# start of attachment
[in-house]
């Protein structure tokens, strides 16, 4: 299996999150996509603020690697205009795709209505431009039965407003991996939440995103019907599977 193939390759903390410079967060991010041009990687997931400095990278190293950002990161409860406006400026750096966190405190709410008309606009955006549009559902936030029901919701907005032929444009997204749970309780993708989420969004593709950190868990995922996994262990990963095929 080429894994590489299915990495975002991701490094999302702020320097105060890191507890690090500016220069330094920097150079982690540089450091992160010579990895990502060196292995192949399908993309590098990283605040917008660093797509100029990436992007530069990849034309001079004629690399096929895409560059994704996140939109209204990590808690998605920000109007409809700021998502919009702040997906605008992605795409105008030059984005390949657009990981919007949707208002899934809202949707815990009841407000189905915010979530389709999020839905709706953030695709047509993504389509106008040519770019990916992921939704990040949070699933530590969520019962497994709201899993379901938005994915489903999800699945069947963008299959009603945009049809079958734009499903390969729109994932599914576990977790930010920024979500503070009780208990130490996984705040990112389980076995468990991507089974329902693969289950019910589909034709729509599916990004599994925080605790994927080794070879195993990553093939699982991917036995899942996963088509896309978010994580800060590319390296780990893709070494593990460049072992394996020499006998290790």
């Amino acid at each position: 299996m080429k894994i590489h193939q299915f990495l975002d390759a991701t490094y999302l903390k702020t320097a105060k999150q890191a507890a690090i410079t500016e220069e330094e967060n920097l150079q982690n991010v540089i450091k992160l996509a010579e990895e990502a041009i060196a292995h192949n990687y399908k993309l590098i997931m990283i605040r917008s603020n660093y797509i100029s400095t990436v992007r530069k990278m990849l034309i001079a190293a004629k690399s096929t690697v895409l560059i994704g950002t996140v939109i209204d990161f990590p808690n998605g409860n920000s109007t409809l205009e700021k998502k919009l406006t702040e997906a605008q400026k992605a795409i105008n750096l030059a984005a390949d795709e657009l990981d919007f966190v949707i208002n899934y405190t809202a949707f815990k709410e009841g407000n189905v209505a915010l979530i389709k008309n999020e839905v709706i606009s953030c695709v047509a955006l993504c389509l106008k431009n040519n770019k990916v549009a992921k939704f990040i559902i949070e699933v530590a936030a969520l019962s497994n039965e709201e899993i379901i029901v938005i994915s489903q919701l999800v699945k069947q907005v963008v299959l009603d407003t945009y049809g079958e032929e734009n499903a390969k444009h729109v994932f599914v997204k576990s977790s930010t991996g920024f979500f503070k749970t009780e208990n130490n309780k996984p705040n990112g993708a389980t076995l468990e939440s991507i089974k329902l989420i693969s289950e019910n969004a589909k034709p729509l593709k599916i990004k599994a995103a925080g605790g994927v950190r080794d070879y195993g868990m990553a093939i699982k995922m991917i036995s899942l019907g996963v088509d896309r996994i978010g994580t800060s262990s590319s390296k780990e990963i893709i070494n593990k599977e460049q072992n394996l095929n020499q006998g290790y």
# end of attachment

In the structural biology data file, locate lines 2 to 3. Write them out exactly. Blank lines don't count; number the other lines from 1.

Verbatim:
């Protein structure tokens, strides 16, 4: 299996999150996509603020690697205009795709209505431009039965407003991996939440995103019907599977 193939390759903390410079967060991010041009990687997931400095990278190293950002990161409860406006400026750096966190405190709410008309606009955006549009559902936030029901919701907005032929444009997204749970309780993708989420969004593709950190868990995922996994262990990963095929 080429894994590489299915990495975002991701490094999302702020320097105060890191507890690090500016220069330094920097150079982690540089450091992160010579990895990502060196292995192949399908993309590098990283605040917008660093797509100029990436992007530069990849034309001079004629690399096929895409560059994704996140939109209204990590808690998605920000109007409809700021998502919009702040997906605008992605795409105008030059984005390949657009990981919007949707208002899934809202949707815990009841407000189905915010979530389709999020839905709706953030695709047509993504389509106008040519770019990916992921939704990040949070699933530590969520019962497994709201899993379901938005994915489903999800699945069947963008299959009603945009049809079958734009499903390969729109994932599914576990977790930010920024979500503070009780208990130490996984705040990112389980076995468990991507089974329902693969289950019910589909034709729509599916990004599994925080605790994927080794070879195993990553093939699982991917036995899942996963088509896309978010994580800060590319390296780990893709070494593990460049072992394996020499006998290790």
């Amino acid at each position: 299996m080429k894994i590489h193939q299915f990495l975002d390759a991701t490094y999302l903390k702020t320097a105060k999150q890191a507890a690090i410079t500016e220069e330094e967060n920097l150079q982690n991010v540089i450091k992160l996509a010579e990895e990502a041009i060196a292995h192949n990687y399908k993309l590098i997931m990283i605040r917008s603020n660093y797509i100029s400095t990436v992007r530069k990278m990849l034309i001079a190293a004629k690399s096929t690697v895409l560059i994704g950002t996140v939109i209204d990161f990590p808690n998605g409860n920000s109007t409809l205009e700021k998502k919009l406006t702040e997906a605008q400026k992605a795409i105008n750096l030059a984005a390949d795709e657009l990981d919007f966190v949707i208002n899934y405190t809202a949707f815990k709410e009841g407000n189905v209505a915010l979530i389709k008309n999020e839905v709706i606009s953030c695709v047509a955006l993504c389509l106008k431009n040519n770019k990916v549009a992921k939704f990040i559902i949070e699933v530590a936030a969520l019962s497994n039965e709201e899993i379901i029901v938005i994915s489903q919701l999800v699945k069947q907005v963008v299959l009603d407003t945009y049809g079958e032929e734009n499903a390969k444009h729109v994932f599914v997204k576990s977790s930010t991996g920024f979500f503070k749970t009780e208990n130490n309780k996984p705040n990112g993708a389980t076995l468990e939440s991507i089974k329902l989420i693969s289950e019910n969004a589909k034709p729509l593709k599916i990004k599994a995103a925080g605790g994927v950190r080794d070879y195993g868990m990553a093939i699982k995922m991917i036995s899942l019907g996963v088509d896309r996994i978010g994580t800060s262990s590319s390296k780990e990963i893709i070494n593990k599977e460049q072992n394996l095929n020499q006998g290790y």